First of all, I ask that you don’t read this review unless you are going to read the whole thing, word-for-word until the end. Of course this is all just my opinion, but if you care to know what I think, I want to be sure you don’t think I think something I don’t think. Got it?
If you’re unfamiliar the plot of God’s Not Dead revolves around a Christian student defending the existence of God against his atheist philosophy professor. There are also several sub plots including a vegan, atheist blogger who gets cancer, a young Christian woman who is cast out of her Muslim family, a breakup and another young Christian woman who is dating non other than the God-hating professor.
To be blunt, I have mixed feelings about this movie, so to help me sort through these issues I’m going to fall back on that reliable old tool known as the “Pros and Cons List.”
- As an apologist, I am glad that the fact that our faith is intellectually attacked in Universities is being put in the spotlight. I don’t say this because I think we ought to feel sorry for ourselves; I say this because as Christians we ought to want to learn to defend our faith intellectually as it is a most reasonable faith. Research 1 Peter 3:15 for more on that idea.
- At one point in the movie, Josh has to choose between doing what he believes God wants him to do and his girlfriend. This is actually one of my favorite subplots in the movie for many reasons. Josh’s girlfriend tells him in no uncertain terms that she wants a life of material security and that he is risking that future by risking his grades for God. There are several sermons just waiting to be made out of that idea. Namely, that God is ultimately more important than anyone or any thing.
- The basic arguments that Josh uses in class are pretty legit. They aren’t carried into much detail, but they are still pretty legit. You would find similar conversations going on at the highest levels of academia. The counter points the professor makes are also pretty good. So in a purely intellectual sense, it’s pretty fair. Don’t believe me? Youtube a debate between John Lennox and Richard Dawkins (both of whom are referenced in the film).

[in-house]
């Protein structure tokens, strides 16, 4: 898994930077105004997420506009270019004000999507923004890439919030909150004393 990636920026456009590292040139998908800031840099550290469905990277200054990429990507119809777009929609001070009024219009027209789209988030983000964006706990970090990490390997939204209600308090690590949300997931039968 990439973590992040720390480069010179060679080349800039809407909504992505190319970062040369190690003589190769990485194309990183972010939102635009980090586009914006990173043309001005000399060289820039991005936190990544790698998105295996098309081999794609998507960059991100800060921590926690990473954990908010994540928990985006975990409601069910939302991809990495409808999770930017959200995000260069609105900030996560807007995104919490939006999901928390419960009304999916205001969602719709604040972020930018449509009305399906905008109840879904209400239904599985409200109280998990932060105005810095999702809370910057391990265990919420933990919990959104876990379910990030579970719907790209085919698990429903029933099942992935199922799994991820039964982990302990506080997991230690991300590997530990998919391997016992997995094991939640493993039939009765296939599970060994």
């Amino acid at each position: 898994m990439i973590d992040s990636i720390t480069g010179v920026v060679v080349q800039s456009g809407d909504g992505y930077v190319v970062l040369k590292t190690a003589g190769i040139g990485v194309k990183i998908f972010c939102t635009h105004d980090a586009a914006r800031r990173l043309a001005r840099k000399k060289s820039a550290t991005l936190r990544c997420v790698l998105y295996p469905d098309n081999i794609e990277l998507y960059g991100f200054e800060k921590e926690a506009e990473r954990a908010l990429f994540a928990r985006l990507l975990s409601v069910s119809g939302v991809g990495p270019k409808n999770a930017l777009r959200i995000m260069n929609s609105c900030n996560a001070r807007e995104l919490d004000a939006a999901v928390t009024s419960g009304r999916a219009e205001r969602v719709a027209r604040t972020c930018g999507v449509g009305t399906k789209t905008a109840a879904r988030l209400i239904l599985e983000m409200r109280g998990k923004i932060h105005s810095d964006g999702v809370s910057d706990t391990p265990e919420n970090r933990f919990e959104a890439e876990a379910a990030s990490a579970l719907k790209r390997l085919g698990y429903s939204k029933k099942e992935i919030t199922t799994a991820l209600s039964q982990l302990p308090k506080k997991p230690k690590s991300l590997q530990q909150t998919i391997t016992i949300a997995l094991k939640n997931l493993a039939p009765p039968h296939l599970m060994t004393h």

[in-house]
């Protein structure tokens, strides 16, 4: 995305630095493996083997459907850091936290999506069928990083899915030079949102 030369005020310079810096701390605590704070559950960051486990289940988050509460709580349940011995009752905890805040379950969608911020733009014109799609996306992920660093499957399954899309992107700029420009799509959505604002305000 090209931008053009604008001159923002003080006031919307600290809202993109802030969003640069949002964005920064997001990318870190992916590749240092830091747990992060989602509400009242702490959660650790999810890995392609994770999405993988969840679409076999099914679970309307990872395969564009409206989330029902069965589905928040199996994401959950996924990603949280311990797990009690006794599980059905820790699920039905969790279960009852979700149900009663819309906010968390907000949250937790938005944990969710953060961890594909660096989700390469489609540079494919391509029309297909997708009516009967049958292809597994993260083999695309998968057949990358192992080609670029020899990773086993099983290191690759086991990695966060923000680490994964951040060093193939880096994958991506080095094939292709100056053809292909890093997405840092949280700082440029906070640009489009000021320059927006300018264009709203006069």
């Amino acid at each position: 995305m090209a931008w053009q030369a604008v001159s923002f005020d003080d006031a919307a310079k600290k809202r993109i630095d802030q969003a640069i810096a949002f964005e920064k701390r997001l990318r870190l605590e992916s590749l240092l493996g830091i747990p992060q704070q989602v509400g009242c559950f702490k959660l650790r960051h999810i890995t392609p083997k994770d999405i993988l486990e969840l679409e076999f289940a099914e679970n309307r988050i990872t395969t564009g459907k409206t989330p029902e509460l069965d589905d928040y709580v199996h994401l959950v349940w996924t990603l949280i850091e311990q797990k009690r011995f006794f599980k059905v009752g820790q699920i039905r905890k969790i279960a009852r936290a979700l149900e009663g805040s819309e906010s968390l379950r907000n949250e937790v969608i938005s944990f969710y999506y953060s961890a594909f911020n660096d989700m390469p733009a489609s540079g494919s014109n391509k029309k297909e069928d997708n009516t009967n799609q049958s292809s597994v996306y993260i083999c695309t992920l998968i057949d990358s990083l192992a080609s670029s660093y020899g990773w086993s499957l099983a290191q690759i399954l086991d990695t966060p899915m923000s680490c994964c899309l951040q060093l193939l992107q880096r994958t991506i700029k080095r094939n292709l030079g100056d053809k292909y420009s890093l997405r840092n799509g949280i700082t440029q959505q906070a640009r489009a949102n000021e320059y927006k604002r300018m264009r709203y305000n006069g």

- There is a scene where the young woman who is a Christian in a Muslim home is found out. She is somewhat violently thrown out. Now, why would I have this in the Pros? Well, the father in the family is not made out to be a monster. In fact, it is very clear that he is completely heartbroken and is only following out what he believes his faith requires. He completely breaks down in sobs as he does what he believes is right. Call it what you want, but this is consistent with the realities of Muslim conversion. It is a BIG deal. Parents hurt greatly and take no joy in rejecting a child who converts. Muslims love their families and family is extremely important. And in that culture of honor, a conversion away from Islam brings shame on the family. Conversion for most means literally giving up everything you know. Nabeel Qureshi has a testimony that is completely consistent with this.
- Science is our friend. Ken Ham might disagree, but I think it is great how science and faith relate in this movie. Big Bang science is not the Christian’s enemy when it is properly framed as a “how” and not a “why.” God uses means and created a world that we can use science to understand. The big bang theory also means that the universe had a beginning and is not eternal, which is completely consistent with the clear message of Genesis 1.
- The Gospel is presented.
- If you like Newsboys (the band), then you’ll LOVE this movie.
- Non-believers are given horrible, deplorable treatment in this movie. The atheists in this movie are caricatured and I don’t think they are given a fair shake. Kevin Sorbos’ character is unlike any professor I’ve ever encountered. He is so hostile toward religion that it is kind of ridiculous. Even Richard Dawkins is more cordial. Not only that, but he along with the rest of the Philosophy department sit around like they are in Dr. Evil’s lair and talk about how dumb the theists are. These are unlike any professors I’ve ever met. Sure, Christianity generally isn’t popular among secular university staffs, but this is way, way over-the-top.